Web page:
Lord of the Rings: ponderous pronouncements scrambled up with swooping-camera CGI spectacle, plus two hobbits who seem to be auditioning for the parts of the children on Barney. I enjoy watching Sam beat up on a cartoon Gollum --- it's a good measure of the overall ridiculousness. But still, in some sick way, I didn't want to miss anything. The other two in the series didn't win Best Picture, and everyone seems to love this one the best, so it's a strong possibility.
Keisha Castle-Hughes is totally charismatic in Whale Rider as a Maori girl enduring marginalization on the way to becoming her people's leader. She captures the private stubborn thinking of children perfectly, and wins your admiration without overplaying her hand. But "It's an honor just to be nominated" is actually true when you're 13, and that's what the Academy will be thinking.
Seabiscuit, up for Best Picture, is a solid biopic about a racehorse that beats circumstance and odds in Depression-era America. It often manages to edge beyond the typical flatness of the genre, but then hobbles itself with grand sweeping themes that aren't the best fit. The story and the acting are too generic at points, despite other strengths in the same areas. Overall, it's an even-keeled picture with uneven qualities.
Back in the theaters now to see Jude Law in Cold Mountain. His character's transformation over three years of Civil War is more achieved by the bags under his eyes than what's behind his eyes. He shows up and does his job, basically. He and Nicole Kidman, his love interest in the film, provide the bedrock for more interesting performances, including a no-longer stilted Natalie Portman, and of course Renee Zellweger. Whoever says she goes overboard with her role has never lived in the South.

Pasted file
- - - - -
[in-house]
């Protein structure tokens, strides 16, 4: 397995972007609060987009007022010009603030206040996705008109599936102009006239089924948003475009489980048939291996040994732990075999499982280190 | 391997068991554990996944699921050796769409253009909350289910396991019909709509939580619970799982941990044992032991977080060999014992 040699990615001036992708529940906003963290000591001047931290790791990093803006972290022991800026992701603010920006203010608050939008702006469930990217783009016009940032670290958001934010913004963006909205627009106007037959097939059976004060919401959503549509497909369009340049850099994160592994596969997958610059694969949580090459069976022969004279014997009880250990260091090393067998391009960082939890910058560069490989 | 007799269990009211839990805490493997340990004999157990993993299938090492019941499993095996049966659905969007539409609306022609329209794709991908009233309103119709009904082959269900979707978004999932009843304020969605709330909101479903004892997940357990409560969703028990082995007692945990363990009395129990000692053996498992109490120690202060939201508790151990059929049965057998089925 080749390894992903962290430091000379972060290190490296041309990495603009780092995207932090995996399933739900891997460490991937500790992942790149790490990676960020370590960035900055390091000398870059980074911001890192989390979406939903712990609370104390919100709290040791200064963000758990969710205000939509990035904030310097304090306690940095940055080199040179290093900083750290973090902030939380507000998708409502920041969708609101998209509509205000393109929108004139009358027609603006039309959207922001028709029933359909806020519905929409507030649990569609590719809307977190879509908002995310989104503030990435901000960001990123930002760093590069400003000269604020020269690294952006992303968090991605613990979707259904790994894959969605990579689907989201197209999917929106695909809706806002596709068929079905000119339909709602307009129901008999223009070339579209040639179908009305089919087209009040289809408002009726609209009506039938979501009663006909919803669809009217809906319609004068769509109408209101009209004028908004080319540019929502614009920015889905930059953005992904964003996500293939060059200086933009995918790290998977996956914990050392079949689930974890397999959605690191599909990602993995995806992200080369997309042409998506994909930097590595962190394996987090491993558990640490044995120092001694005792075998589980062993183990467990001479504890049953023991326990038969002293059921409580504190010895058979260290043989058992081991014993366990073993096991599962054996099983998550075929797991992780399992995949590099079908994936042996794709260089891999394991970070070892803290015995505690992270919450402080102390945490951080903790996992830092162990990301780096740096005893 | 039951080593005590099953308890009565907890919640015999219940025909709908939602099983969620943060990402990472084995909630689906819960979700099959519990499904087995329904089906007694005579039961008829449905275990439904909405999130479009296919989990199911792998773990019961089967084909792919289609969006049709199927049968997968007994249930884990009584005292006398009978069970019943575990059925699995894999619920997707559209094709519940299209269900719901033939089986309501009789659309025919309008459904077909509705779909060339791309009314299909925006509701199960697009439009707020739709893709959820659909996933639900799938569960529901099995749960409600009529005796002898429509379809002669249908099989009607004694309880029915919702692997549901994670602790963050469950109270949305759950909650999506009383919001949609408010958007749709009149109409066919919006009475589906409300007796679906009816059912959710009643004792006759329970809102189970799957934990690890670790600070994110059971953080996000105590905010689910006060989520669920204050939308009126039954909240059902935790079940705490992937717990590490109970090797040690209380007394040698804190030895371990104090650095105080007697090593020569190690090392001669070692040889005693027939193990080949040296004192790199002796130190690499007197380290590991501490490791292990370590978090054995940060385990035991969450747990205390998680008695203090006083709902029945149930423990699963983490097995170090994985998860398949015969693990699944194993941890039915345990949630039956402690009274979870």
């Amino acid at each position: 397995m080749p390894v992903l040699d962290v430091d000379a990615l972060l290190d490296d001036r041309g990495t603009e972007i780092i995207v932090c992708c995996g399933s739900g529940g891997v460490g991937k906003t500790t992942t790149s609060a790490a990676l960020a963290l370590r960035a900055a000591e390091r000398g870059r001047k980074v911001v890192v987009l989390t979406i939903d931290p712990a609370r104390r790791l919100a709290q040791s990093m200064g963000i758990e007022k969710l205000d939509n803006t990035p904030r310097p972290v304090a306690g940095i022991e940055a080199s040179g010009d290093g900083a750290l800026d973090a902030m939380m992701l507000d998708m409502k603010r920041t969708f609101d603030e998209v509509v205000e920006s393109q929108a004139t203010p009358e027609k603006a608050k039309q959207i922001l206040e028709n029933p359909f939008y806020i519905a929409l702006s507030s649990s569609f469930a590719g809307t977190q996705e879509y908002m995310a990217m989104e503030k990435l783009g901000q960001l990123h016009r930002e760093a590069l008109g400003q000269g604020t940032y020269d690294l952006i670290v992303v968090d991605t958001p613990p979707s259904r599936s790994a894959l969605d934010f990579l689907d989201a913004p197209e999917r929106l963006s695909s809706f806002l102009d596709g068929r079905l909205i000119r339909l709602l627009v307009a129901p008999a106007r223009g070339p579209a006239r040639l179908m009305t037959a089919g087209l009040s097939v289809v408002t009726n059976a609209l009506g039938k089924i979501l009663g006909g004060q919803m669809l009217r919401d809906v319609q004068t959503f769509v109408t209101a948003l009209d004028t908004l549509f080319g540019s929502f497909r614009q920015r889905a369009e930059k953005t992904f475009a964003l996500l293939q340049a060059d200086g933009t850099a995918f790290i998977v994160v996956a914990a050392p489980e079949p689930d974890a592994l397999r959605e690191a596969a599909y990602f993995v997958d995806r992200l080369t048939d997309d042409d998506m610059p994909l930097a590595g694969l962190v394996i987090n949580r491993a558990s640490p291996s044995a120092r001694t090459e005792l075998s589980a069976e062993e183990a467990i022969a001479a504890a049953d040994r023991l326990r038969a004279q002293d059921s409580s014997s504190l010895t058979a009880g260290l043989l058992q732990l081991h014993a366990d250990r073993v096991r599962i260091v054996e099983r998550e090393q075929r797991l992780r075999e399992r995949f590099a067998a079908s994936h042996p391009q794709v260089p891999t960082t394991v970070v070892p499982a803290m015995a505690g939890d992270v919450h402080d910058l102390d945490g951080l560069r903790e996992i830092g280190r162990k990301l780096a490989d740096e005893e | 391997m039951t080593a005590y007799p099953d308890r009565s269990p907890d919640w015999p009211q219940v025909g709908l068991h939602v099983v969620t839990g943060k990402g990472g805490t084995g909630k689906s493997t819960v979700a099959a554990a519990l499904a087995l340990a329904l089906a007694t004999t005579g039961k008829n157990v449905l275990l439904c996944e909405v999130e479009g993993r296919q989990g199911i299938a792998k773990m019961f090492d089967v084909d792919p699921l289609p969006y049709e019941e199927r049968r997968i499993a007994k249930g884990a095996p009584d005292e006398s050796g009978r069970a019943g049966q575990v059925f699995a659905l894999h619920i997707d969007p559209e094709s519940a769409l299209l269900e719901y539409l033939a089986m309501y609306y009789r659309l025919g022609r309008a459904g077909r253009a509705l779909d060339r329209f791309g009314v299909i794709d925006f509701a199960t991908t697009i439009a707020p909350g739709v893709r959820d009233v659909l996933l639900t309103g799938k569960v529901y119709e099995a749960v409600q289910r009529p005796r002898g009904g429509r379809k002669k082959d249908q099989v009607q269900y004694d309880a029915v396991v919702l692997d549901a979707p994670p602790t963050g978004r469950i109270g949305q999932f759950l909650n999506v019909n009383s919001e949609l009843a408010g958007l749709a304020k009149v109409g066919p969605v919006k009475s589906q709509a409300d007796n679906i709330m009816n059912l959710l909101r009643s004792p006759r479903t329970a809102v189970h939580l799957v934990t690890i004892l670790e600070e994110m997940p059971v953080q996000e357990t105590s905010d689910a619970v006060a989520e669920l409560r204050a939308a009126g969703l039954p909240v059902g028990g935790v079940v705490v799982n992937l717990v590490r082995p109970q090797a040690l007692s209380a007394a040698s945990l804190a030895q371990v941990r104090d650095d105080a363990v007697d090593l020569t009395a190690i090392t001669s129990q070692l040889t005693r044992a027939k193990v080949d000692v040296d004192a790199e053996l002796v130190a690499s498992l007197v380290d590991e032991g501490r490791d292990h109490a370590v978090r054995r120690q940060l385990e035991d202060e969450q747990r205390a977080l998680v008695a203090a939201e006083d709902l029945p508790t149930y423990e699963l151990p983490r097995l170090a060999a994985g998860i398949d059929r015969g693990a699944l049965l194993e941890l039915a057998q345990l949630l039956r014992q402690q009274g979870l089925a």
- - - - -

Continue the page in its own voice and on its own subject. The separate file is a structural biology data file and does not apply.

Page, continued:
Naomi Watts is nominated for Best Actress for her work in 21 Grams. As with Kingsley, the paradox of the Oscar rises: How do you single out stalwart acting that doesn't draw attention to itself? Watts is never less than convincing as she goes from grief to revenge (despite the implausibility of the script, which has her aligning with the recipient of her husband's heart to avenge his death). But there was nothing here to blow me away, like there was from her in Mulholland Dr.
Master and Commander is full of the verve and humor of an old-fashioned adventure movie. It doesn't shuttle you from plot point to set piece, but instead eases you through the daily lives and relationships onboard the ship while telling its tale. It tells the story of one of Napolean's ships, which is pursued by an underdog member of the British fleet. But the friendship between the ship's captain and doctor upstages that adventure story. Pending Mystic, it deserves Best Picture. Best Director would be well-earned as well. Probably won't get either, except that Master director Peter Weir has never won on a nomination.
Mystic River follows the long-delayed fallout, spurred by a fresh tragedy, of a childhood trauma that affected three best friends, now adults grown apart. Best Director? Kind of workman-like, and Clint Eastwood has given the film a dull, uninspired look. He also gets the only self-conscious performances from kids I've seen all weekend.
Best Picture? I don't think so, but people seem to love this movie. It has enough goodwill to win. It's certainly a solid picture, but the story and the acting are the main attraction. Sean Penn for Best Actor? He snakes around the obvious moves, creeping you out and earning your sympathy all at once. Again, I think this is a nomination that resonates with people, so it's quite likely. And it would be totally deserved.
Today was my most Herculean effort so far --- 17 straight hours of film-viewing. The marathon is over, and I stagger out a better man. For the first time in my life, I am fully qualified to predict the four main Oscars.
Best Picture: Lord of the Rings. Best Direction: Lost in Translation.Best Actor: Sean Penn. Best Actress: Charlize Theron.